Last week I got out for a long run. At 5.14 miles, I exactly matched the distance of my previous longest run of the year. (I ran the same route.) I also just about matched the time, running it in 1:07:04 versus 1:07:50 back in June (a 13:03 pace, versus a 13:12 pace).

At this point, I’m pretty happy with the duration of my long run. I want to be able to run for an hour, and I can now do that. Running for an hour makes me feel great. I like to attribute this to endocannabinoid production, although I don’t actually have any evidence for that. Whatever the cause, running that long makes me feel good in a way that running for 20 minutes doesn’t.

At this point, I don’t see much reason to ramp up the distance further. It might be that running even further would make me feel even better, but I hesitate to risk finding out. Where would it end? More particularly, would it end before my body broke down from the stress of running ever-longer runs?

On the other hand, I’d like to run a bit faster. In particular, I’d like to be able to run 6 miles in the hypothetical one-hour run that makes me feel so good.

To see whether I was in striking distance of that, I went out for a fast run yesterday, doing what I call a tempo run. (I run a tempo run simply by running a comfortable distance—the same as I might run for an easy run—but running pretty hard.) I ran my Kaufman Lake loop, which is 1.5 miles, and I did it in 14:12 for a 9:36 pace.

So that’s pretty promising. I can run the duration I want to run and I can run the speed I want to run. Now it’s just a matter of closing the gap—getting fit enough to run that speed for the whole distance.

I think that’s doable. Today I did my usual easy run of 2.2 miles, but I ran just a little faster than I’ve been lately, setting a 10:43 pace.

In fact, I don’t think I even need much of a plan. I’ll just go on doing a long run of about an hour every week or two, picking up the pace a bit as it feels comfortable to do so. And I’ll try to fit in a fast run every week, letting the distance creep up a bit as it seems like my fitness supports it.

With any luck I’ll be running an hour at a 10-minute-per-mile pace before the snow flies.

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2 thoughts on “Long run, fast run

  1. Philip, if you’re still running the twice short once long you have listed in your post from July, I don’t think your plan is likely to get you faster without injury. Your problem isn’t speed – you just ran 1.5 miles faster than your goal pace. Your problem is endurance – stretching out that faster running to encompass four times as many miles. Concentrating on speed is missing the point, and more likely to injure you than concentrating on overall weekly mileage and endurance.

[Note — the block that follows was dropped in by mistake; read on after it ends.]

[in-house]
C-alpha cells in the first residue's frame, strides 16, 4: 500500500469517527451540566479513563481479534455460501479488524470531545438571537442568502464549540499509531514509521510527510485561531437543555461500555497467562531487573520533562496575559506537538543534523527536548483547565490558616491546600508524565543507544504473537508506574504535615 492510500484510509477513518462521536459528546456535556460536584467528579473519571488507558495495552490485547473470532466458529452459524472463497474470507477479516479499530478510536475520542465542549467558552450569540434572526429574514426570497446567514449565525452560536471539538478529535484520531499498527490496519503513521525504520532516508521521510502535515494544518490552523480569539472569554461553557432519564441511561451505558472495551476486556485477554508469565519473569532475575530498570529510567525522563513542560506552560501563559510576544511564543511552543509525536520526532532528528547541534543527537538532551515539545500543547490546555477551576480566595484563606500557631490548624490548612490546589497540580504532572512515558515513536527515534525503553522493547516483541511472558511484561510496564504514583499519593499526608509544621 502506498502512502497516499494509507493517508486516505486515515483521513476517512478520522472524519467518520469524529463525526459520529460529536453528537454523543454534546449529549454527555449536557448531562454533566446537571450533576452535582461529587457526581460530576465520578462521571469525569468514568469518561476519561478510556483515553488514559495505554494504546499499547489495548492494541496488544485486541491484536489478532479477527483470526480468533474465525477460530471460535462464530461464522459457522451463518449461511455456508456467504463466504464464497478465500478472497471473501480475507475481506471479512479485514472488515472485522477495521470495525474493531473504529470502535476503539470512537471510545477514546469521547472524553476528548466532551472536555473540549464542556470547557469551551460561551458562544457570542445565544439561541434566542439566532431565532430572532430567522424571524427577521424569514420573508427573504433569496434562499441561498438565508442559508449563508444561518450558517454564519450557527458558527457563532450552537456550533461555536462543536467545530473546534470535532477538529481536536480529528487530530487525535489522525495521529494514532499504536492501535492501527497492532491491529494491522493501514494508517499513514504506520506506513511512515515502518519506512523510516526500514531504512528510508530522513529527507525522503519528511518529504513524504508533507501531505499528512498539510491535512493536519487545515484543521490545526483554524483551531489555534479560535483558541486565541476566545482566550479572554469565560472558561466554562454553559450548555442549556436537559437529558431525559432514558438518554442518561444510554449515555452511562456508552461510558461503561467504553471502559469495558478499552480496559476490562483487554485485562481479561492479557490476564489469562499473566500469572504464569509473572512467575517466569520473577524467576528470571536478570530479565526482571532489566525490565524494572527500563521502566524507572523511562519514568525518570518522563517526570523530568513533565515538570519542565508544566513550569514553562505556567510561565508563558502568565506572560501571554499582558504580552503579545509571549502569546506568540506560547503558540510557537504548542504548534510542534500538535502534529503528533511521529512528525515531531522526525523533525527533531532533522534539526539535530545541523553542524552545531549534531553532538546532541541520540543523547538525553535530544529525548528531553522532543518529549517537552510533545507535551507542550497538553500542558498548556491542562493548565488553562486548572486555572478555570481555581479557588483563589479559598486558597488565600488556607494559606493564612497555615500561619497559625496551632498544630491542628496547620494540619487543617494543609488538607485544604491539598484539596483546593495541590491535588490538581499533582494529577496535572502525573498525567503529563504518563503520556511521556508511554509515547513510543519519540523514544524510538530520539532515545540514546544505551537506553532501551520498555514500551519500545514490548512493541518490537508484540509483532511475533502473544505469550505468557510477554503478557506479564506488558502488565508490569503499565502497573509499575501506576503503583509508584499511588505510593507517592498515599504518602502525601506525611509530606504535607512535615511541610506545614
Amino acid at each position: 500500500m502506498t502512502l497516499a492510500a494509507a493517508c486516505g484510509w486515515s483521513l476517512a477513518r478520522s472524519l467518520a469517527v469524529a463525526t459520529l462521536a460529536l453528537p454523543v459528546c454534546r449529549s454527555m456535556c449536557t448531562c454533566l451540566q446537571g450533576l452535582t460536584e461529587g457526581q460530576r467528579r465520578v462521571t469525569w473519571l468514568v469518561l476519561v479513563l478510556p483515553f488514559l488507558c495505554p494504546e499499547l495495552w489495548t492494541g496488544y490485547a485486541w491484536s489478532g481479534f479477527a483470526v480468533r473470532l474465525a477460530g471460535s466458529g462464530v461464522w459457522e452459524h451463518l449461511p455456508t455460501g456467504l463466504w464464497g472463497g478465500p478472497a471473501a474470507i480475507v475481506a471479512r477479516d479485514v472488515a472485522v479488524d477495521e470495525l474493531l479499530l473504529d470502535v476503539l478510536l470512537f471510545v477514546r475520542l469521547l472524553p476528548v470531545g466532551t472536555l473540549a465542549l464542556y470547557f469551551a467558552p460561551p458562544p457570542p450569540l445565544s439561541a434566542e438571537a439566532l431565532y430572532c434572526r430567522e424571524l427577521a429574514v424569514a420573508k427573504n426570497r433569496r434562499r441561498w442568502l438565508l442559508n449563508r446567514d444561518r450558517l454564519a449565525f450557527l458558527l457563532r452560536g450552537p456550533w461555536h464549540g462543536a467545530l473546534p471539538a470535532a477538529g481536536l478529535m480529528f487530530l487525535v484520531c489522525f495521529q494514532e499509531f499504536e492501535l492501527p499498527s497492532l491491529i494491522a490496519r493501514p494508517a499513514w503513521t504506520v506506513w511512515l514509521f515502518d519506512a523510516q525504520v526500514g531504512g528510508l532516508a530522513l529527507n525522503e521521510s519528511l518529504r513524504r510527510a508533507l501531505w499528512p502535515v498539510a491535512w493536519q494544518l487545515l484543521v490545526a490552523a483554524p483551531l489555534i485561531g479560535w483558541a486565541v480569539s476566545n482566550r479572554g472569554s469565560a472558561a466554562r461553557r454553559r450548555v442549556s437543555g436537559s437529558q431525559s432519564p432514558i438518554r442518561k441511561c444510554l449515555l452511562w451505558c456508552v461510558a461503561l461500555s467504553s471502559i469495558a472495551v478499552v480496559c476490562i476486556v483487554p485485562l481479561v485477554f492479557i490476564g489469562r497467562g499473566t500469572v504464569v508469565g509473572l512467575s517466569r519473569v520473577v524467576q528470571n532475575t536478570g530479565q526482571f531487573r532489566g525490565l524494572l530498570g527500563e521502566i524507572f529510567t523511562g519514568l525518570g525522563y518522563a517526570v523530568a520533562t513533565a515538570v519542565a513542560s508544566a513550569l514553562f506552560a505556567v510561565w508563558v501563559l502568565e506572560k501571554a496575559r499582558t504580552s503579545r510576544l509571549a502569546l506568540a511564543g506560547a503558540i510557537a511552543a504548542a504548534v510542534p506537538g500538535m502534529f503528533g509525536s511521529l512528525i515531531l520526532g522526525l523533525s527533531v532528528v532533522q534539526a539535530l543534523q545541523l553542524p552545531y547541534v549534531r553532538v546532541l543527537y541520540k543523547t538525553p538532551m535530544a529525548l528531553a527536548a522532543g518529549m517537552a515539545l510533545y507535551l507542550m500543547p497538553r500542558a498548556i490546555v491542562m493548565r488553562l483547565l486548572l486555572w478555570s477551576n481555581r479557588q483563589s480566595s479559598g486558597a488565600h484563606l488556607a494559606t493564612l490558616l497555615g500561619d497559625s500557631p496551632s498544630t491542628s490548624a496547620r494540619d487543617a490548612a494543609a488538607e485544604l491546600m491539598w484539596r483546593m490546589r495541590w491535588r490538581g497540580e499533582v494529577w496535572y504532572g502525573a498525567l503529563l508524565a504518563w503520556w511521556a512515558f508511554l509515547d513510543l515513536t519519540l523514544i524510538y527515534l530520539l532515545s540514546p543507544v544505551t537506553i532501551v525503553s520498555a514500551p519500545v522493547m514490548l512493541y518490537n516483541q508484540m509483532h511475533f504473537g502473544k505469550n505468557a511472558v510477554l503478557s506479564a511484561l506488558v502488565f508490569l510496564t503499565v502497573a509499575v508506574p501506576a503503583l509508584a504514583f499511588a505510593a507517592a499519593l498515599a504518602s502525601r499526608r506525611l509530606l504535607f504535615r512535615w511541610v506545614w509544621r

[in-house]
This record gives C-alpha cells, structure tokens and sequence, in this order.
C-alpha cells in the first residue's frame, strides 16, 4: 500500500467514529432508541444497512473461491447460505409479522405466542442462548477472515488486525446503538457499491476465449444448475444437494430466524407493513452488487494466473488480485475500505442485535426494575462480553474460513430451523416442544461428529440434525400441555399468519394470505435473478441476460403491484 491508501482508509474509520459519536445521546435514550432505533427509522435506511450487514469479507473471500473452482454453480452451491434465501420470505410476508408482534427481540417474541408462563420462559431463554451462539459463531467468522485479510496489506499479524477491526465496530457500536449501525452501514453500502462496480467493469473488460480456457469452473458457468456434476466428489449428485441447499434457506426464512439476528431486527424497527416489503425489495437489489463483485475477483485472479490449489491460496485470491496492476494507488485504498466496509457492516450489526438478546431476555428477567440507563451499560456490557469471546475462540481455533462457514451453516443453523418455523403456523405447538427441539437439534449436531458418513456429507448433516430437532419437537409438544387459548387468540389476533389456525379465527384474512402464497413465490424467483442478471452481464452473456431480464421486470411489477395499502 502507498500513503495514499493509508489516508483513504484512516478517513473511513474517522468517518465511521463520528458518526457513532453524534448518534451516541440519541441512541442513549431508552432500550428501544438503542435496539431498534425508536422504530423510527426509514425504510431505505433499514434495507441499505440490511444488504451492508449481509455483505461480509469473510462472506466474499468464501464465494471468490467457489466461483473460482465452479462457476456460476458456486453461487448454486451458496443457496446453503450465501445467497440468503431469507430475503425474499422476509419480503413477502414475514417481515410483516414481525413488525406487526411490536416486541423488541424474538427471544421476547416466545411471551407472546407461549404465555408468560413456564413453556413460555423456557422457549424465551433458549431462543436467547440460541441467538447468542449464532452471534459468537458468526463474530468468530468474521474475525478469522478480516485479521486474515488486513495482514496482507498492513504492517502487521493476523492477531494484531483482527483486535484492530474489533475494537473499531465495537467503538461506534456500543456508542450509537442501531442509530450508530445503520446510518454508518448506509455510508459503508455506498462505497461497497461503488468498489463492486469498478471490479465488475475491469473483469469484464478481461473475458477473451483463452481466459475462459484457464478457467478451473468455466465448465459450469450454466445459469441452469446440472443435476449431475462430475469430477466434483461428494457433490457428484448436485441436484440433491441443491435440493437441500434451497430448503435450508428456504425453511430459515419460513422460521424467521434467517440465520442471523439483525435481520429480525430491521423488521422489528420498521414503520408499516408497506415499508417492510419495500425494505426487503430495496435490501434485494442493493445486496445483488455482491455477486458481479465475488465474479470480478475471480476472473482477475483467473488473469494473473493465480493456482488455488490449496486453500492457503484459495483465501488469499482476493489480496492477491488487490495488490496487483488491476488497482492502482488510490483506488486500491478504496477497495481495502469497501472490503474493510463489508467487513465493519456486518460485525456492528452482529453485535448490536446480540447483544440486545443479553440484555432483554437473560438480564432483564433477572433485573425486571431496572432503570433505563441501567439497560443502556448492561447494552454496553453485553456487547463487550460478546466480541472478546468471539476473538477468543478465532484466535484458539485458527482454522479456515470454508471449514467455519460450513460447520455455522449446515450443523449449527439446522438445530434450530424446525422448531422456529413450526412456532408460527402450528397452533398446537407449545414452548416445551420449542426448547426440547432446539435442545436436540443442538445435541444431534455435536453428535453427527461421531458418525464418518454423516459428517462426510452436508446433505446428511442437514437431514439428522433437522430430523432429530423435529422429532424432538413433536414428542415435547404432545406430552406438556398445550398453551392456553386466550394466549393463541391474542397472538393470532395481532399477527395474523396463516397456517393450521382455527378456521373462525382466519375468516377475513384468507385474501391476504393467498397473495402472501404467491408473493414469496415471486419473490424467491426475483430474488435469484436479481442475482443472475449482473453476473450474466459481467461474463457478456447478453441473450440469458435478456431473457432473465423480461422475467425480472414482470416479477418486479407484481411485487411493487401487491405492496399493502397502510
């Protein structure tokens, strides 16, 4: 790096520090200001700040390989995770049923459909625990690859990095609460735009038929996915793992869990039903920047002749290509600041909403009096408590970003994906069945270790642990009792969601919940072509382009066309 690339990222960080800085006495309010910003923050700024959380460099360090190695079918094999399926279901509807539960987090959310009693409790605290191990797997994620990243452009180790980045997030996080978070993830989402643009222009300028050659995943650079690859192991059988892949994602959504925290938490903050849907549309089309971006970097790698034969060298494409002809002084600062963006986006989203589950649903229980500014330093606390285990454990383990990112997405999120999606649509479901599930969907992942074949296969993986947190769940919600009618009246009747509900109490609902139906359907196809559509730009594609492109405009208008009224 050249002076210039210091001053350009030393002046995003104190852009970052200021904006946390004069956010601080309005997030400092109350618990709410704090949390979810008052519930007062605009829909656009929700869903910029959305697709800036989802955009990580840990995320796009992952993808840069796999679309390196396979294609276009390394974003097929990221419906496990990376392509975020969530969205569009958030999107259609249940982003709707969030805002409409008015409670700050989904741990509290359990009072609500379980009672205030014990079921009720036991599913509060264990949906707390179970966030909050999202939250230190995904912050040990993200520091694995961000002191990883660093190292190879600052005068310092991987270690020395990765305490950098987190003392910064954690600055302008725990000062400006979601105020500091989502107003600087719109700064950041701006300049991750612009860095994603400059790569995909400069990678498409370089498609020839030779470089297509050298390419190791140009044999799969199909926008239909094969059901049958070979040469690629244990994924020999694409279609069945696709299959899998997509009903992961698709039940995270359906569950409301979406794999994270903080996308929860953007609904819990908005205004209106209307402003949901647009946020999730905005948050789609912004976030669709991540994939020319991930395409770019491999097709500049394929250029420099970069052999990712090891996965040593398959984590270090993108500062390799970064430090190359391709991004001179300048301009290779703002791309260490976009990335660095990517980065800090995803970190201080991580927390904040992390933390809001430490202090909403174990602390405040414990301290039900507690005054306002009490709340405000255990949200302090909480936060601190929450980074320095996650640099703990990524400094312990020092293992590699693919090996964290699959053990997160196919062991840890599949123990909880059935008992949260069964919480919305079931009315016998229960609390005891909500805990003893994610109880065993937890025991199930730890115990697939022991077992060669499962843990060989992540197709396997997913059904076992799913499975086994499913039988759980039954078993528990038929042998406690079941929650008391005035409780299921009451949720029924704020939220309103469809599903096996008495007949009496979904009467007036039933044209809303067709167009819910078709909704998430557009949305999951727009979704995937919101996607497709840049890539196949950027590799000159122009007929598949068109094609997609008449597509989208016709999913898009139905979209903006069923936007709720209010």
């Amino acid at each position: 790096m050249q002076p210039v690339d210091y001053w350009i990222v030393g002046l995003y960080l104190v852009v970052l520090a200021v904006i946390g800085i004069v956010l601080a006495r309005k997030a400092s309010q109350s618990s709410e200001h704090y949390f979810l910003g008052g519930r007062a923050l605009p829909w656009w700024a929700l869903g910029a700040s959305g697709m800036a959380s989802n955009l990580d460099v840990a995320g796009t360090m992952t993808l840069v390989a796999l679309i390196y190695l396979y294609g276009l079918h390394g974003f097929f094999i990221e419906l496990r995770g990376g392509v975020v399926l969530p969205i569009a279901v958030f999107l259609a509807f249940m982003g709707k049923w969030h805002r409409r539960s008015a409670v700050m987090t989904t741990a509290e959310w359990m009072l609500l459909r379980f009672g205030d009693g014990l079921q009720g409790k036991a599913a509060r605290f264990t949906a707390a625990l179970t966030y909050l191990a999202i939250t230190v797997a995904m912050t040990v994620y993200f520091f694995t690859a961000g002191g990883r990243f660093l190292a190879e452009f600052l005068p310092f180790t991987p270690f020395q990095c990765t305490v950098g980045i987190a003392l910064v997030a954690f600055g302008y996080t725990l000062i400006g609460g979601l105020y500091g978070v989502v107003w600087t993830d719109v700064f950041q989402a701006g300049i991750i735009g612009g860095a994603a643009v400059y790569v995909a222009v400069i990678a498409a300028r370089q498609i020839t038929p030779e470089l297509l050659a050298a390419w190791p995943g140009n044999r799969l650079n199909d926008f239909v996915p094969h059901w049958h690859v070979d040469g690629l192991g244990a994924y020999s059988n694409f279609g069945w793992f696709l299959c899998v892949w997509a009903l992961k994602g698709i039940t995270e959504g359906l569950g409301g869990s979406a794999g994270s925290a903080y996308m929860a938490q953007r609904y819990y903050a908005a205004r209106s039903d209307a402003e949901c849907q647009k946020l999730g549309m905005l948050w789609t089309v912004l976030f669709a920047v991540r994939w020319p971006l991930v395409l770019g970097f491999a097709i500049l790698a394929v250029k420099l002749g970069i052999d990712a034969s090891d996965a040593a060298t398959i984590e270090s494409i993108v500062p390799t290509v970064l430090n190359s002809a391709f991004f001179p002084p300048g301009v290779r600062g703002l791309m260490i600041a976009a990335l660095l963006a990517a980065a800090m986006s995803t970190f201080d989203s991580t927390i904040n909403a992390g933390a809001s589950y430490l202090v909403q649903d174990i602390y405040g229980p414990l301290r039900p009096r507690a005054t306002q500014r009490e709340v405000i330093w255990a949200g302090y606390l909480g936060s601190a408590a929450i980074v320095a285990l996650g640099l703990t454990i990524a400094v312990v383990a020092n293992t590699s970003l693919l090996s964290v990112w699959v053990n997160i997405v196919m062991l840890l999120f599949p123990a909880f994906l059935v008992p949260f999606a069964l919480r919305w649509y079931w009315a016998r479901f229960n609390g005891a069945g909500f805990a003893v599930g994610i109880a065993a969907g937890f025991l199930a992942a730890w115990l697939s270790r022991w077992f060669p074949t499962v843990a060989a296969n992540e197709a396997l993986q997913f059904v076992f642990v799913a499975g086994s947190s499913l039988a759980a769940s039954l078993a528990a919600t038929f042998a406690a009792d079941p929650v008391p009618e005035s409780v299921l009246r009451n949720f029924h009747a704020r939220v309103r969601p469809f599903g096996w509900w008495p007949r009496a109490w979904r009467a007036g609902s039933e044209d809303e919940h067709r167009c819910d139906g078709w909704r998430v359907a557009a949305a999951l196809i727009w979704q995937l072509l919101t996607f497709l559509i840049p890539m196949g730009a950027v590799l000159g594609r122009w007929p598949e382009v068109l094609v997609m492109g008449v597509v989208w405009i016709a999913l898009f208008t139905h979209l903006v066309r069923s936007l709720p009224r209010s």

If you could run more frequently, and make your short runs longer, I think that would support occasional tempo runs. You also might consider throwing strides into your easy runs: accelerate for a slow 6-count to the fastest pace you can hold with good form, hold it for another slow 6-count, then slow to your usual pace over 4-6 more seconds. Recover fully from each stride before doing another, and do 2-5 of them.

    If you could turn two of your weekly short walks (60 min) into long runs (gradually! Maybe combining them at first, walking for 45 minutes and running 15, e.g.), thus running 5 times a week for 3:44 total, I think that would do more to help bring your running speed up than anything else. And it would not change your total time commitment to exercise. I also think that, if you ramp up slowly and easily, and keep your pace for most of your runs easy, this will actually reduce your likelihood of injury.

    Good luck!

  2. Thanks!

    The comment that I started here has blown up into its own whole post (on non-weekly training schedules), but I also wanted to mention that I do a very informal version of strides in my easy runs, simply running fast for a brief period when there’s a reason to (such as to get around pedestrians), or when I just feel like it.

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